HARRIS: Is it "The 1619 Project"?


MONDELLO: No. It's - was this one of the questions that was asked to a - the Supreme Court justice during...


HU: Ding, ding, ding, ding, ding.

MONDELLO: Look at that.

HU: You got it. That was Senator Ted Cruz, R-Texas, this week at Judge Ketanji Brown Jackson's hearing, asking one of his many, many questions.


TED CRUZ: This book that I find really quite remarkable - one portion of the book says, babies are taught to be racist or antiracist. There is no neutrality.

HU: He was asking about the book "Antiracist Baby."

HARRIS: I have not even heard of this book - (laughter) news to me.

HU: It's been - I mean, it's been a relentless - I think for all of these nominees, it's a relentless three or four days of questioning. But some of the lines of questioning against Judge Jackson have just been like, wait, what? Are you suggesting that maybe she supports child pornography?

HARRIS: Yeah, Lindsey Graham...

HU: Like...

HARRIS: Yeah. All of this questioning, the little that I've been paying attention to, is just sickening but unsurprising, to be honest.

HU: But that was a point to Bob Mondello, right?

HARRIS: Yeah. So we're tied.

MONDELLO: Oh, my gosh. It was (laughter). Although, I couldn't tell you who - was it - it was Ted Cruz who asked that question.

HU: That was Ted Cruz. But you don't need to have the person; you can just have the news event. So we're tied - one for Aisha for "Maury," one for Bob for Ted Cruz.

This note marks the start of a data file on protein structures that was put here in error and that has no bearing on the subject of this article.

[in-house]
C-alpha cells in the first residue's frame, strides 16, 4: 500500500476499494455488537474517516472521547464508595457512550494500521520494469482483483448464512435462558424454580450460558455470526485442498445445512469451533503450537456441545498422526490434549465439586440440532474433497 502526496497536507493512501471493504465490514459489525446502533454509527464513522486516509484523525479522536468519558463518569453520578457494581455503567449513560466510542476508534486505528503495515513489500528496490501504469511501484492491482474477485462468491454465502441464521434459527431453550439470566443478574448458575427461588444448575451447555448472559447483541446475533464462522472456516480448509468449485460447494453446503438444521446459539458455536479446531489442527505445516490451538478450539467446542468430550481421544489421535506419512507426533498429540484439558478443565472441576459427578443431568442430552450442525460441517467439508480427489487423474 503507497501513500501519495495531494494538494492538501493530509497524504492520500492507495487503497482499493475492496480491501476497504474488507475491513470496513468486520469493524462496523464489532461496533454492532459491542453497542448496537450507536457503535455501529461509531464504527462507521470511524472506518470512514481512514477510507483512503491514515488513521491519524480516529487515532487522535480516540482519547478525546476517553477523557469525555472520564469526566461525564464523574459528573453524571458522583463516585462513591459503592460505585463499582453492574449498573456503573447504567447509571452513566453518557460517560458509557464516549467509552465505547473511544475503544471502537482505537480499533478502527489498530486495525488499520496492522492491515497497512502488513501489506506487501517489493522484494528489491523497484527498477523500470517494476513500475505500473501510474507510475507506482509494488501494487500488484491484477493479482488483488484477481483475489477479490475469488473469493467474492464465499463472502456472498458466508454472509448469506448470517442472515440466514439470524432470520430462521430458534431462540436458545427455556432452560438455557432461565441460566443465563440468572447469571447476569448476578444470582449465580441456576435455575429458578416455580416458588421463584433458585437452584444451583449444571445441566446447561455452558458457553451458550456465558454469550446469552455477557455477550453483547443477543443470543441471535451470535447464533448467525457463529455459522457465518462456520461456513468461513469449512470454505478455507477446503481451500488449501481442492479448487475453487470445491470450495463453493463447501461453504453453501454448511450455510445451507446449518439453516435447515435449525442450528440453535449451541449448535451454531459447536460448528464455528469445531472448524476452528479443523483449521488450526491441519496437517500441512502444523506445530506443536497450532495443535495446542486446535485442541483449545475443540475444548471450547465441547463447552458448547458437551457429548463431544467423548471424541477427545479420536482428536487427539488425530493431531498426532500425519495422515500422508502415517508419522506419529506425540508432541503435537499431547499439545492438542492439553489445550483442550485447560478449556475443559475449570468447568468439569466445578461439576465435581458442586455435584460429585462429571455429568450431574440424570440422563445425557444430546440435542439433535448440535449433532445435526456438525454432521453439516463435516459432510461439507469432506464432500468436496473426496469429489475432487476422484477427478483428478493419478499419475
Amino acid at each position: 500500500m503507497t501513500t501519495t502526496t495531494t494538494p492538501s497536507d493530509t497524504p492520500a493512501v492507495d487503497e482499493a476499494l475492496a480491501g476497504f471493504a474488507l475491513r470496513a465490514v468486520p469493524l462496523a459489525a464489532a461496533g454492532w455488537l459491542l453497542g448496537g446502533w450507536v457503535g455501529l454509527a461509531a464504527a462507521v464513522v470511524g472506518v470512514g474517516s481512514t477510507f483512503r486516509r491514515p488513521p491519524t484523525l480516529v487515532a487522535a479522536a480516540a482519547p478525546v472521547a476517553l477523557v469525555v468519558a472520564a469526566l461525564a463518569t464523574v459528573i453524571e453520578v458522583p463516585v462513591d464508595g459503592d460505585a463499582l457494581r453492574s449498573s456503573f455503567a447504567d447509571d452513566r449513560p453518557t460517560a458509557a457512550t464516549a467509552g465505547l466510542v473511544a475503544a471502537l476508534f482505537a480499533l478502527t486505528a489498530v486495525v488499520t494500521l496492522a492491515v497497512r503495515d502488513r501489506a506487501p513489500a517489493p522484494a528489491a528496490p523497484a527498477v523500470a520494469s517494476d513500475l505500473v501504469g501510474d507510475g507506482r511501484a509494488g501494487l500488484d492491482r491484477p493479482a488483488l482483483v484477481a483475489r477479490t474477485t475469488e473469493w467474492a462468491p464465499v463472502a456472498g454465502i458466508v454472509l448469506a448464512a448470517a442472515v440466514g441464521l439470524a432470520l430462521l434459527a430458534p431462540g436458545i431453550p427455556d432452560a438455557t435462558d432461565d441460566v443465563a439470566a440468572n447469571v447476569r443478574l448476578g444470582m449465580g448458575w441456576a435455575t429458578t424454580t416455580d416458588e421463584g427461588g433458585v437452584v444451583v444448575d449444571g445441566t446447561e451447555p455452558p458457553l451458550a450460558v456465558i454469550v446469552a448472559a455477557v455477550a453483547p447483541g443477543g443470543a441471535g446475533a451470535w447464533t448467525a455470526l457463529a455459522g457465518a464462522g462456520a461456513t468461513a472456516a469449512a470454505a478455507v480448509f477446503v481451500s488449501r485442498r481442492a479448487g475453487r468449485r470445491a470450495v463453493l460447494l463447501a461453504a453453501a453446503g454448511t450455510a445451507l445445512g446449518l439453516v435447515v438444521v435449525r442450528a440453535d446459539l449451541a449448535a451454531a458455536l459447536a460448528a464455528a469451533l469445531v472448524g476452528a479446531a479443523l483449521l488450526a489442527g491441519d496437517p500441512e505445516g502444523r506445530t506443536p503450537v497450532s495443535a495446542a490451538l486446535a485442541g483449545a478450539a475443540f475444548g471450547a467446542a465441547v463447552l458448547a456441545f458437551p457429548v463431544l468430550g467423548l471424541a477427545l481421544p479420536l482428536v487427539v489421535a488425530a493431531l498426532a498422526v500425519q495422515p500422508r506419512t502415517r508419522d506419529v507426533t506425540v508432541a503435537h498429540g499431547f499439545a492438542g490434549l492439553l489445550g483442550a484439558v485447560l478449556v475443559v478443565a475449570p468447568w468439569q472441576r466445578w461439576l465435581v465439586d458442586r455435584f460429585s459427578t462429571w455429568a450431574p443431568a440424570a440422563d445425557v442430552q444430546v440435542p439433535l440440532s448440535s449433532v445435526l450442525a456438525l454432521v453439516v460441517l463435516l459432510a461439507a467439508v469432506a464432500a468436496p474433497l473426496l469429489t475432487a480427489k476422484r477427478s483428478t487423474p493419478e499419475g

MONDELLO: Woo-hoo, woo-hoo.

HU: OK. This is the tie-breaker. Here's the final quote - "how dare you sell a square fish asking us to trust it? A half slice of cheese - Mickey D's on a budget. Arby's crispy fish is simply it. With lines around the corner, we might need a guest list." I cannot rap, but that was supposed to be a rap.


MONDELLO: That was stunning. I was very impressed with that. That's some of the best rapping I've heard on NPR.

HU: That's so humiliating.

HARRIS: Wait, was that the whole clue?



HARRIS: OK. Well, I saw something...

MONDELLO: Well, it sounds like it has to have been in Arby's.

HARRIS: I saw something about Pusha T, like, in McDonald's. Is that it?


HU: Ding, ding, ding, ding, ding.

HARRIS: OK, yeah.

HU: You've got it.

HARRIS: I literally just saw this yesterday.

HU: I'm so excited you knew that. That was Pusha T diss rapping. He wrote a diss track against McDonald's on behalf of Arby's.

HARRIS: Right.

HU: And so he - it's a diss track about the Filet-O-Fish.


PUSHA T: (Rapping) I'm the reason the whole world love it. Now I got to crush it. Filet-O-Fish is - man, you should be disgusted. How dare you sell a square fish asking us to trust it? A half slice of cheese - Mickey D's on a budget.

HARRIS: Because they didn't, like, pay him or something for something he...

HU: Well, yes, yes. There's kind of backstory - wow, you know a lot of context about this story, Aisha.

HARRIS: I literally just saw - I saw a Twitter headline, and it gave me all that information. I didn't...

HU: OK, OK. So Pusha T, along with his brother, wrote the "I'm Lovin' It" jingle for McDonald's...

HARRIS: Wait, really?

HU: ...In 2003. Yes.

HARRIS: I had no idea.